- Arrange for a ride home. If you'll be sedated during a medium or deep chemical peel, you'll need help getting home after the procedure.
A chemical peel is typically done in an office-based procedure room or outpatient surgical facility. Before the procedure, your doctor will clean your face and might cover your eyes with ointment, gauze, tape or goggles. He or she might also protect your hair.
Pain relief isn't typically needed for a light chemical peel. If you're having a medium chemical peel, you might have the option of taking a sedative and a painkiller.
If you're having a deep chemical peel, your doctor will likely numb your skin with a local anesthetic and give you a sedative or use regional anesthesia — which numbs a certain part of your body.
During the procedure
During a light chemical peel:
- Your doctor will use a brush, cotton ball, gauze or sponge to apply a chemical solution typically containing glycolic acid or salicylic acid. The treated skin will begin to whiten.
- You might feel mild stinging while the chemical solution is on your skin.
- Your doctor will apply a neutralizing solution or wash to remove the chemical solution from the treated skin.
During a medium chemical peel:
- Your doctor will use a cotton-tipped applicator or gauze to apply a chemical solution containing trichloroacetic acid, sometimes in combination with glycolic acid. The treated skin will begin to whiten.
- After a few minutes, your doctor will apply cool compresses to soothe treated skin. You might also be given a hand-held fan to cool your skin. No neutralizing solution is needed, however.
- You might feel stinging and burning for up to 20 minutes.
During a deep chemical peel:
- You'll be given intravenous (IV) fluids, and your heart rate will be closely monitored.
- Your doctor will use a cotton-tipped applicator to apply carbolic acid (phenol) to your skin. Treated skin will begin to turn white or gray.
- To limit your exposure to phenol, your doctor will do the procedure in portions at about 15-minute intervals. A full-facial procedure might take about 90 minutes.
After the procedure
After a chemical peel of any depth, follow your doctor's directions for cleansing, moisturizing and applying protective ointments to your skin.
After a light chemical peel, treated skin will be red, dry and mildly irritated — although these effects might be less noticeable with each repeat treatment. Your doctor might apply a protective ointment, such as petroleum jelly, to soothe the area.
Treated areas develop new skin about four to seven days after a light chemical peel. New skin might temporarily be lighter or darker than normal.
After a medium chemical peel, treated skin will be red, tight and swollen. You'll feel stinging. Your doctor might apply a protective ointment, such as petroleum jelly, to soothe the area.
Use ice packs or the breeze from a fan for comfort. Over-the-counter pain-relieving medication, such as ibuprofen (Advil, Motrin IB, others) and naproxen sodium (Aleve, others), may help reduce any discomfort. You'll likely schedule a checkup soon after your treatment so that your doctor can monitor your healing.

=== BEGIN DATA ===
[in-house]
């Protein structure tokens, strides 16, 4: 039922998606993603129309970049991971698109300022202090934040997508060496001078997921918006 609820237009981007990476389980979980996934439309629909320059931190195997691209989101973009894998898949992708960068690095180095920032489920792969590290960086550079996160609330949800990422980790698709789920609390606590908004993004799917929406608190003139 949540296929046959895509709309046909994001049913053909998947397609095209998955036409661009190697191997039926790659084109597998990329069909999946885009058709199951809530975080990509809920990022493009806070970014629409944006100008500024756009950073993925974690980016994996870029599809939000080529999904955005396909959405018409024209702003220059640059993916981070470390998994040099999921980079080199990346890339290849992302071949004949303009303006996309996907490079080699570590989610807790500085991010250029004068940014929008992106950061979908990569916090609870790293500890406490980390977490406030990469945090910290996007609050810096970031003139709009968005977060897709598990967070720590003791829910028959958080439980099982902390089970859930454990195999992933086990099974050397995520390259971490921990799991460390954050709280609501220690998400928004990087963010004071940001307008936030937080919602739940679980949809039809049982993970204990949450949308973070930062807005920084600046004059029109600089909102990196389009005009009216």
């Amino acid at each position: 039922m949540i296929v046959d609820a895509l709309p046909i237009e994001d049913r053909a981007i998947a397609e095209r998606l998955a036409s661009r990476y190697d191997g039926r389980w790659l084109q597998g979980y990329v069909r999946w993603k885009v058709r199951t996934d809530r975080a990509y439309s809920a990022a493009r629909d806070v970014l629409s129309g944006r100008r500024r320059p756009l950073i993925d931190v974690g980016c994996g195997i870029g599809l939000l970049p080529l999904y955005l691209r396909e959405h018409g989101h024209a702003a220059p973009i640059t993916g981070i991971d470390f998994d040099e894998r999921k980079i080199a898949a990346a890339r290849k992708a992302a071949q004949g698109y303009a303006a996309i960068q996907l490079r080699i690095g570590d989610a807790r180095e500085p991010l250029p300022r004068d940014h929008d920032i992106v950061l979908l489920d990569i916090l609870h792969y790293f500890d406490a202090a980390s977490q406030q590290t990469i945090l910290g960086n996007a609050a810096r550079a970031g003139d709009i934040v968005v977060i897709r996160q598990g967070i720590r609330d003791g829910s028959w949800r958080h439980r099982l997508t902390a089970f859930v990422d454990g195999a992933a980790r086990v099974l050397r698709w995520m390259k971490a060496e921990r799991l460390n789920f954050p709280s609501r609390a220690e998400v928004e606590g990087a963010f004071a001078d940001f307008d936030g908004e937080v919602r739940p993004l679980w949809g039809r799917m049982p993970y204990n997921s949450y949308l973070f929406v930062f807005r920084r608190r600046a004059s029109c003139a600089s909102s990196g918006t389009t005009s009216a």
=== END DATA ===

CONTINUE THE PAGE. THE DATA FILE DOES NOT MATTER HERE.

As swelling decreases, treated skin will begin to form a crust and might darken or develop brown blotches. Treated areas develop new skin about five to seven days after a medium chemical peel, but redness might last for months.
After a deep chemical peel, you'll experience severe redness and swelling. You'll also feel burning and throbbing, and your eyelids might swell shut.
Your doctor will apply a watertight dressing to treated skin. He or she might also prescribe painkillers. Sleeping in a semireclined position may help reduce swelling.
Treated areas will develop new skin within about two weeks after a deep chemical peel, although cysts or white spots might appear for several weeks and redness might last for months. Treated skin might become darker or lighter than normal or lose the ability to tan.
You might prefer to remain at home while you're healing from a chemical peel. Once new skin completely covers the treated area in about two weeks, you can use cosmetics to conceal any redness.
A light chemical peel can improve skin texture and tone, as well as decrease the appearance of fine wrinkles. The results will be subtle at first, but will increase with repeated treatments. After a light chemical peel, avoid sun exposure until new skin completely covers the treated area.
If you have a medium chemical peel, treated skin will be noticeably smoother after the procedure. Your doctor will recommend avoiding sun exposure for several months.
After a deep chemical peel, you'll see a dramatic improvement in the look and feel of treated areas. You'll need to protect your skin from the sun permanently to prevent changes in skin color.
Keep in mind that chemical peel results might not be permanent. As you age you'll continue to acquire lines by squinting and smiling. New sun damage can also reverse your results and cause changes in your skin color.
May 20, 2015
- Bolognia JL, et al. Chemical and mechanical resurfacing. In: Dermatology. 3rd ed. Philadelphia, Pa.: Saunders Elsevier; 2012. http://www.clinicalkey.com. Accessed March 20, 2015.
- Chemical peel. American Society of Plastic Surgeons. http://www.plasticsurgery.org/cosmetic-procedures/chemical-peel.html. Accessed March 27, 2015.
- Flint PW, et al. Management of aging skin. In: Cummings Otolaryngology: Head & Neck Surgery. 6th ed. Philadelphia, Pa.: Saunders Elsevier; 2015. http://www.clinicalkey.com. Accessed March 20, 2015.
- Anitha B. Prevention of complications in chemical peeling. Journal of Cutaneous and Aesthetic Surgery. 2010;3:186.
- Langsdon PR, et al. Latest chemical peel innovations. Facial and Plastic Surgery Clinics of North America. 2012;20:119.
- Golden AK. Decision Support System. Mayo Clinic, Rochester, Minn. Jan. 6, 2015.
- Gibson LE (expert opinion). Mayo Clinic, Rochester, Minn. April 6, 2015.